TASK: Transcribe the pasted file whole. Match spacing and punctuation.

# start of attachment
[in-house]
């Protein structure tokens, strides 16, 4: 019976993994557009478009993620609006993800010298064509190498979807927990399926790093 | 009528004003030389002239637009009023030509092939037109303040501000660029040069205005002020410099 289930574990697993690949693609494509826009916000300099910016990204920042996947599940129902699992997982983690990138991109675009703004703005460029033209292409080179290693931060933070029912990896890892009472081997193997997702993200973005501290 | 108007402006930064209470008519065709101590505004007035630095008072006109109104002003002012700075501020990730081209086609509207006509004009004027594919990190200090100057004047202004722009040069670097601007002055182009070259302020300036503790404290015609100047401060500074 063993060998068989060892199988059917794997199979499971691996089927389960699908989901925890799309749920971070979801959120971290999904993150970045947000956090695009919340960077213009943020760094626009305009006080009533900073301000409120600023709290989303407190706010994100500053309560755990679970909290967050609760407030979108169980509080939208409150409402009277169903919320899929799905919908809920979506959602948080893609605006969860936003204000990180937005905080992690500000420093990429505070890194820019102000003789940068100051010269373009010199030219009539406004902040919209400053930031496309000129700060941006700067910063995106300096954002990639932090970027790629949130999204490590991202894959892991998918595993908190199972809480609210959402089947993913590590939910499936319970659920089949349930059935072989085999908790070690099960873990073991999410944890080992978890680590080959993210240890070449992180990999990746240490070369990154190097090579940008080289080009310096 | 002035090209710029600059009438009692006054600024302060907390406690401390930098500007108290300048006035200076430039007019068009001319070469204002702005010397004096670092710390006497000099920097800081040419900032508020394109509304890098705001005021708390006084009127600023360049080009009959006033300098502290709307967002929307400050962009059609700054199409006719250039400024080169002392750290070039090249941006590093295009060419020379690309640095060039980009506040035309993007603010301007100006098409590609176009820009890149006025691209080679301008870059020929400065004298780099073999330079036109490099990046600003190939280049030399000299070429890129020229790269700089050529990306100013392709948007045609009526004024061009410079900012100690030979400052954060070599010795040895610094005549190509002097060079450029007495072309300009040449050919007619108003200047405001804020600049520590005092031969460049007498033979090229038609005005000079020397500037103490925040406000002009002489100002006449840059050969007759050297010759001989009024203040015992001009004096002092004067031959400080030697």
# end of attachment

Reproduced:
[in-house]
């Protein structure tokens, strides 16, 4: 019976993994557009478009993620609006993800010298064509190498979807927990399926790093 | 009528004003030389002239637009009023030509092939037109303040501000660029040069205005002020410099 289930574990697993690949693609494509826009916000300099910016990204920042996947599940129902699992997982983690990138991109675009703004703005460029033209292409080179290693931060933070029912990896890892009472081997193997997702993200973005501290 | 108007402006930064209470008519065709101590505004007035630095008072006109109104002003002012700075501020990730081209086609509207006509004009004027594919990190200090100057004047202004722009040069670097601007002055182009070259302020300036503790404290015609100047401060500074 063993060998068989060892199988059917794997199979499971691996089927389960699908989901925890799309749920971070979801959120971290999904993150970045947000956090695009919340960077213009943020760094626009305009006080009533900073301000409120600023709290989303407190706010994100500053309560755990679970909290967050609760407030979108169980509080939208409150409402009277169903919320899929799905919908809920979506959602948080893609605006969860936003204000990180937005905080992690500000420093990429505070890194820019102000003789940068100051010269373009010199030219009539406004902040919209400053930031496309000129700060941006700067910063995106300096954002990639932090970027790629949130999204490590991202894959892991998918595993908190199972809480609210959402089947993913590590939910499936319970659920089949349930059935072989085999908790070690099960873990073991999410944890080992978890680590080959993210240890070449992180990999990746240490070369990154190097090579940008080289080009310096 | 002035090209710029600059009438009692006054600024302060907390406690401390930098500007108290300048006035200076430039007019068009001319070469204002702005010397004096670092710390006497000099920097800081040419900032508020394109509304890098705001005021708390006084009127600023360049080009009959006033300098502290709307967002929307400050962009059609700054199409006719250039400024080169002392750290070039090249941006590093295009060419020379690309640095060039980009506040035309993007603010301007100006098409590609176009820009890149006025691209080679301008870059020929400065004298780099073999330079036109490099990046600003190939280049030399000299070429890129020229790269700089050529990306100013392709948007045609009526004024061009410079900012100690030979400052954060070599010795040895610094005549190509002097060079450029007495072309300009040449050919007619108003200047405001804020600049520590005092031969460049007498033979090229038609005005000079020397500037103490925040406000002009002489100002006449840059050969007759050297010759001989009024203040015992001009004096002092004067031959400080030697």